Future of Kenya:
If we do not address the question of historical injustices and resource distribution, what you saw happen during the post election violence of 2007-08 will come to pass as a rehearsal to a bloodier proletariat revolution. The symptoms are everywhere. Anyone who cares deeply about our country can see where we are going. We must act now to forestall bloodletting. There seems to be a deliberate attempt by the ruling class to wish away Agenda Four of National Accord . However history shows that you cannot oppress all the people all the time. I can see people saying enough is enough and what is their life worth anyway. I mean the world is dotted with examples of people-driven revolutions.

For 20 years we have been fighting to have a new constitution that will do away with imperial powers of the presidency. I am only one of two remaining individuals who attended the first Lancaster House Conference – the other one being Ngala Mwendwa. I was there in the beginning and will push to be there in the end so long as I shall live. That is why issues to do with the constitution touch my heart. That is why I have kept this issue alive through my ‘’Katiba Watch’’ campaigns when others are wont to maintaining the status quo. In the end it is not what Shikuku thinks that matters. It is what the will of the people desires that will ultimately prevail.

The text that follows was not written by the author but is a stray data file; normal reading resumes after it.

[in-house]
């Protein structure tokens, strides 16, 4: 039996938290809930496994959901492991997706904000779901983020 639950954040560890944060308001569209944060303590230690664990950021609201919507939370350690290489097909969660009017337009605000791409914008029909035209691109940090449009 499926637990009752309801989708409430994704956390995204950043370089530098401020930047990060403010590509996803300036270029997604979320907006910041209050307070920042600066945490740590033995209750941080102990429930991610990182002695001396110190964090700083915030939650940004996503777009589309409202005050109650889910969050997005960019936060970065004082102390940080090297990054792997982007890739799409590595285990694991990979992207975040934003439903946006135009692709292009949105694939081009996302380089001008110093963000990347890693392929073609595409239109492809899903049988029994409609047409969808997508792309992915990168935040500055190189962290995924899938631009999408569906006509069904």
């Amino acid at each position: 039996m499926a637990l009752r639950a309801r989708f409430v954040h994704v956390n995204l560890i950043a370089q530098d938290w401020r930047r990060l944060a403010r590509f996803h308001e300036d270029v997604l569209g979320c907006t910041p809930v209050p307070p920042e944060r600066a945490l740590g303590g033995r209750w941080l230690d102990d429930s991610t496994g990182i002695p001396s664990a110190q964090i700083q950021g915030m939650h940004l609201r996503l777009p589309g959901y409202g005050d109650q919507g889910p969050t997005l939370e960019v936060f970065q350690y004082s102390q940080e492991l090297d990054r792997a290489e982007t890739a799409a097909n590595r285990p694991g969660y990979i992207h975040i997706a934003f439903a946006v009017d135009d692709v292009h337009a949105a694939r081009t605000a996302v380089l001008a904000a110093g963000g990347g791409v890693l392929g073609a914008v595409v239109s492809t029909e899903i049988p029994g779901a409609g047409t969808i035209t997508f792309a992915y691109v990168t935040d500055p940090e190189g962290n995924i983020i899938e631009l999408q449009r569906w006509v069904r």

Children: Shikuku has eight sons and eight daughters. Sons – Michael Majimbo, Sylvano Madanji, Emmanuel, Timothy Oyondi (UK), Abraham Andayi, Jacob Andeche, Stephen Ashiembi and Joseph Martin Shikuku Junior (deceased). Girls – Omusirikwa (married), Serila (deceased), Lucia, Maende (married), Martha Olenyo (married), Julia, Ayuka and Amunga (married).

Wives: Shikuku married four wives. Joska Indeche (deceased), Dolly Achieng from Alego (former Kenya Broadcasting Corporation announcer – deceased), Beverley Ongecha from Ebusakami, Bunyore (sister to William Ngah, the former Fifa referee – deceased) and Frida Nafuna from Mwibale, Bungoma.

Siblings: Silvanos Madanji (deceased), Domtilla Aloyo Oyondi, Wilfrida Alwang’a Oyondi, Ambrose Oluchiri Oyondi, Dr Lwali Oyondi (former MP for Nakuru), Peter Leo Murunga (former head of Hansard) and Victoria Obanda.

Mother: Lucia Andeche daughter of Olukhanya from Abashirotsa clan in Kisa (deceased).
Father: Johanna Oyondi son of Madanji. Madanji married Maende from Ebusiekwe Ebukolo, Bunyore (daughter of Nganyi, the famous rainmaker). Oyondi had one sister, Otenyo and three brothers: Atita, Titus Olendo and Alfred Ombunga.

Clan ancestry: I am from the Aberecheya clan whose earliest known ancestor is Abuti. From Abuti is descendent Ashibambo who was one of the elders seating on Nabongo’s council. A famous trait of Aberecheya is that they will never attack you from the back.

Shikuku and Shad Bulimo, the editor of Abeingo Community Network

Interviewer: Shad Bulimo, editor of www.abeingo.org, an online portal of the Luhya community. Interview conducted in Cambridge, England where Shikuku is a fellow of the Wolfson College, University of Cambridge writing his memoirs